News reports indicate 90% of the luxury cars imported into Thailand came in illegally. That is more than just a little leakage in the system. That’s the sound of Niagara Falls roaring next to those missing lions. Like prohibition of alcohol, criminalization of drugs, or 300% taxes on for a luxury item is guaranteed to fuel a grey and black market, corrupt officials and create a wealthy criminal class of middlemen. In the case of Thailand, the grey and black markets are the lion’s share of the luxury car market. The grey market includes luxury cars used abroad by students and imported into Thailand—just think about it. You come home from year of study abroad with a half-million car that slides under the tax regulations. Or if you have a luxury car assembled in Thailand, another free pass. Though the assembly of such cars require technicians and facilities that rival NASA, and the local ‘assembly’ shops appear to have no more than the usual screwdriver and hammer. And the luxury car has to be registered. Basically the luxury car market is a legal mess with many fingers pointing and many more fingers in the pot.
The owners of luxury cars are a who’s who of Hi-So personalities, senior government officials and even an abbot. Their sons and daughters also have a taste for the exotic import that distinguishes them from the lower orders running around town in their government subsidized locally assembled cars that cost less than the upholstery on a Bentley.
You need vitality to drive one of these babies. With a white lion in the passenger’s seat no one, I repeat no one, is going to have a larger face than the man behind the wheel. Most people are status obsessed and the Thais are no exception to the rule. Face is important. What you drive, wear, and the animals you collect, if of the right sort, can create a face the size of the moon. Capitalism in its full glory has provided a mechanism to achieve the elevated heights undreamed up in Noah’s day of mere arc builders.
If we stand aside from the personalities and the distracting images, we can see more clearly what is at stake. The lions and the luxury cars are really a story about our uneasy, troubled relationship with nature and each other. Our problem has caused a problem with nature once it became apparent that there is vastly more profit in destruction than in maintenance of natural resources.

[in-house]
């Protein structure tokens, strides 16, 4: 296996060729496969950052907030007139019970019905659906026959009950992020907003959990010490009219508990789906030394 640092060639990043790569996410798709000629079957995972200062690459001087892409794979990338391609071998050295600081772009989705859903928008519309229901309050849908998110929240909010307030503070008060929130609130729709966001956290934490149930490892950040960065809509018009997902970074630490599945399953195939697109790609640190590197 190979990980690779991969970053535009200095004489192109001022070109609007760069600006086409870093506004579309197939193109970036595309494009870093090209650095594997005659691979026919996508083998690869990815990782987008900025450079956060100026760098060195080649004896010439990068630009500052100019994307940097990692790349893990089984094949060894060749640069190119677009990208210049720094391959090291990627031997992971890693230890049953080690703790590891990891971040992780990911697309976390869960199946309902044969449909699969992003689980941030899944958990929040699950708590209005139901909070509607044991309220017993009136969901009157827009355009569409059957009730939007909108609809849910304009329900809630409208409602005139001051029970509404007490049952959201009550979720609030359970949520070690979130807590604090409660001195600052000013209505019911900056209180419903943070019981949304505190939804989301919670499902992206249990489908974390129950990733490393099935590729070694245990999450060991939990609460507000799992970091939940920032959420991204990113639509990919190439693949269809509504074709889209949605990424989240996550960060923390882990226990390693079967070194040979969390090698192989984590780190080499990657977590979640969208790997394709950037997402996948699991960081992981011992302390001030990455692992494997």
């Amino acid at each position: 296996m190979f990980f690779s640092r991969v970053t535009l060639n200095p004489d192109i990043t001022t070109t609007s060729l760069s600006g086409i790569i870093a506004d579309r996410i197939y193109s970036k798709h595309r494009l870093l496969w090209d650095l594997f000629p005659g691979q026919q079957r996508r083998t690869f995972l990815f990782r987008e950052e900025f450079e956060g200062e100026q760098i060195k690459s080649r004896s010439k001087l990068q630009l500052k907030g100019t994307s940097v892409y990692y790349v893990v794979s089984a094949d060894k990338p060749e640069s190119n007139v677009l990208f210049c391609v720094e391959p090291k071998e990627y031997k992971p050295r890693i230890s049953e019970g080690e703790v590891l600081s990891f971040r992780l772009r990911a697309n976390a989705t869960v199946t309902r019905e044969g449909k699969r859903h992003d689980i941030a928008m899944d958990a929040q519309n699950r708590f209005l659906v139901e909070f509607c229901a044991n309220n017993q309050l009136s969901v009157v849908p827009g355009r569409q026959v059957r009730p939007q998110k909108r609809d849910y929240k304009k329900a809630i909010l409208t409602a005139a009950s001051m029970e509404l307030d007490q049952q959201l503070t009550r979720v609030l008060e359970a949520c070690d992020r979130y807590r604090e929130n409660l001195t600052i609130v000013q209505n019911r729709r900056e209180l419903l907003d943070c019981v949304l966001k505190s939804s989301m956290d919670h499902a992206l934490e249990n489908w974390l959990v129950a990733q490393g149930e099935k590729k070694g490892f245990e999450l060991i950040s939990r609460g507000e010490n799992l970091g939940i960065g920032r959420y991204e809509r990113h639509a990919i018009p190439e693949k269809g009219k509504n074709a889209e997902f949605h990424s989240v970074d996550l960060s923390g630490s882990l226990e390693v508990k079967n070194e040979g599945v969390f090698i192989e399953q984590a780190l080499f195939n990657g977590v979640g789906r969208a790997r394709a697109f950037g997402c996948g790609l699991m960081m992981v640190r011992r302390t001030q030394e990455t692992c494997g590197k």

We are a species of Deceptive Apes, Killer Apes, and we are a danger to ourselves and all other species. Our ancestors passed laws and wrote constitutions to protect us against ourselves. In the digital age we have found those in power have discovered new and powerful ways of deception, means far beyond the imagination of prior generations.
We deceive ourselves that nature can absorb our rapacious behavior. We deceive ourselves that those who collect information will never use it for their benefit rather than our own.
We deceive ourselves into believing that the rule of law will continue to protect us like a dyke against the rising tide of government intrusion. Apathy is the bedfellow of deception. We are enablers of the worst excesses that should worry us but don’t. A majority of Thais accept corruption as part of the system. A majority of Americans don’t object if their government accesses, stores and analyzes their emails, Amazon purchases, Google searches, Facebook likes and posts, and telephone calls.
Collectively we’ve fallen into a state of denial that a price is paid for deception, and we are the one’s who pay it. Our minds fill with the soma of the media and the government officials, and we miss the context and the larger issues. Like a great magician, who knows how to distract his audience, we are easily fooled. We focus our attention on the slightly amusing personal stories that limit the damage to a couple of dodgy schemes that the authorities are investigating. Imported lions and luxury vehicles are a good laugh. Until we realize that we are laughing when we should be weeping.
We live in a time of great loss—nature, privacy, freedom, honesty and fairness. One by one, these values are dying. Like Old English words, one day no one will remember what such words meant back in our day. The natural habitat of the Deceptive Ape is in transition. What that new space will look like? Perhaps our descendants will occupy a mental cage with as much space to roam as the cages that the Bangkok resident white lions were housed.
We can only guess. Where the Wild Things Are is just beginning to unfold.
Christopher G. Moore
Dieser Text erschien am 13.06.2013 auf unserer Partnerseite.
Christopher C. Moore: The Wisdom of Beer.
Der Untreue-Index beim Unionsverlag. Bangkok Noir. The Cultural Detective. Kindle/Amazon. UK and Kindle/Amazon USA. Moores Podcast. Die Vincent Calvino-Romane. Der Autor beim Unionsverlag.
Zu Christopher G. Moores Website und zu Tobias Gohlis’ Rezension des Untreue Index bei arte.
Titelbild: Victor Bezrukov, wikimedia commons.